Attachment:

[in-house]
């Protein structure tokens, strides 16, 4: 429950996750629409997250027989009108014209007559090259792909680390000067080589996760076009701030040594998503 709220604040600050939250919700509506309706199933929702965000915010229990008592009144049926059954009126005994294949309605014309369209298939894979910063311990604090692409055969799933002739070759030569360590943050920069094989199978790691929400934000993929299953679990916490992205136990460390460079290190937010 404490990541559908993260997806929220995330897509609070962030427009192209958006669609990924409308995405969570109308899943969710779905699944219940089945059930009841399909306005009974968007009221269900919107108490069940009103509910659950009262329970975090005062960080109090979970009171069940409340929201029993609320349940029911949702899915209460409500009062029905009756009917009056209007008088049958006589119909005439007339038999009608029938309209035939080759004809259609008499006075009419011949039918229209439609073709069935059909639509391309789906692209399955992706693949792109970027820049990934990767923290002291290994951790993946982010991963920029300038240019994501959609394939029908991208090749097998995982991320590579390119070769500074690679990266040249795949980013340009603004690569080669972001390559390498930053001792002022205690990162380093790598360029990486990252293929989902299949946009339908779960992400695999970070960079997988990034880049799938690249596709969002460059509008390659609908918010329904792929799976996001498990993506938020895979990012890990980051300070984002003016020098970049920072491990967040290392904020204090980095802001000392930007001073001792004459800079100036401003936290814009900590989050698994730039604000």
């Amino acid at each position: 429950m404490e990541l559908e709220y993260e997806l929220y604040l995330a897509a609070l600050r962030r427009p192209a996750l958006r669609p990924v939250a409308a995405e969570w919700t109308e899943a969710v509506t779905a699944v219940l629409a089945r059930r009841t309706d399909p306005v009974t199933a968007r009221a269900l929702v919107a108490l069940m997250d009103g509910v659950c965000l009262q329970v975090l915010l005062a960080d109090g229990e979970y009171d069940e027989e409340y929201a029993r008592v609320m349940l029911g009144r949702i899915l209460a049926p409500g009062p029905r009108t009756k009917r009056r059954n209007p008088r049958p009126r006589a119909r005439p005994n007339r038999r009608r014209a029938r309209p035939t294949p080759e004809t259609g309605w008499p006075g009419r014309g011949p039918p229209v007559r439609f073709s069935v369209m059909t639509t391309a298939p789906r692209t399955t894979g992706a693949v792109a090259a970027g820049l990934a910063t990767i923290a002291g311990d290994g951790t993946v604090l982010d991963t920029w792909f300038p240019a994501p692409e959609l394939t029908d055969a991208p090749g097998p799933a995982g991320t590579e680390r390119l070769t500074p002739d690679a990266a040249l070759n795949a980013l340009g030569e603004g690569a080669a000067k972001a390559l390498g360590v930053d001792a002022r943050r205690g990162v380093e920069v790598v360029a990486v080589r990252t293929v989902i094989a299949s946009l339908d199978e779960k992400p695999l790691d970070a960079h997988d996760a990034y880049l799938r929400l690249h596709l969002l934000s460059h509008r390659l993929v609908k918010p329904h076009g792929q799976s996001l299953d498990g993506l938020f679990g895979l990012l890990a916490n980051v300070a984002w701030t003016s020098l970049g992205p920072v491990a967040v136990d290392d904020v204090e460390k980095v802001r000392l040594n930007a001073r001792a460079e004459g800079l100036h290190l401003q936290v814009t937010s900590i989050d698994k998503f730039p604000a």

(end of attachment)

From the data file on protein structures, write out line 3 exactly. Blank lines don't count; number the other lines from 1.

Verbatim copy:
């Amino acid at each position: 429950m404490e990541l559908e709220y993260e997806l929220y604040l995330a897509a609070l600050r962030r427009p192209a996750l958006r669609p990924v939250a409308a995405e969570w919700t109308e899943a969710v509506t779905a699944v219940l629409a089945r059930r009841t309706d399909p306005v009974t199933a968007r009221a269900l929702v919107a108490l069940m997250d009103g509910v659950c965000l009262q329970v975090l915010l005062a960080d109090g229990e979970y009171d069940e027989e409340y929201a029993r008592v609320m349940l029911g009144r949702i899915l209460a049926p409500g009062p029905r009108t009756k009917r009056r059954n209007p008088r049958p009126r006589a119909r005439p005994n007339r038999r009608r014209a029938r309209p035939t294949p080759e004809t259609g309605w008499p006075g009419r014309g011949p039918p229209v007559r439609f073709s069935v369209m059909t639509t391309a298939p789906r692209t399955t894979g992706a693949v792109a090259a970027g820049l990934a910063t990767i923290a002291g311990d290994g951790t993946v604090l982010d991963t920029w792909f300038p240019a994501p692409e959609l394939t029908d055969a991208p090749g097998p799933a995982g991320t590579e680390r390119l070769t500074p002739d690679a990266a040249l070759n795949a980013l340009g030569e603004g690569a080669a000067k972001a390559l390498g360590v930053d001792a002022r943050r205690g990162v380093e920069v790598v360029a990486v080589r990252t293929v989902i094989a299949s946009l339908d199978e779960k992400p695999l790691d970070a960079h997988d996760a990034y880049l799938r929400l690249h596709l969002l934000s460059h509008r390659l993929v609908k918010p329904h076009g792929q799976s996001l299953d498990g993506l938020f679990g895979l990012l890990a916490n980051v300070a984002w701030t003016s020098l970049g992205p920072v491990a967040v136990d290392d904020v204090e460390k980095v802001r000392l040594n930007a001073r001792a460079e004459g800079l100036h290190l401003q936290v814009t937010s900590i989050d698994k998503f730039p604000a």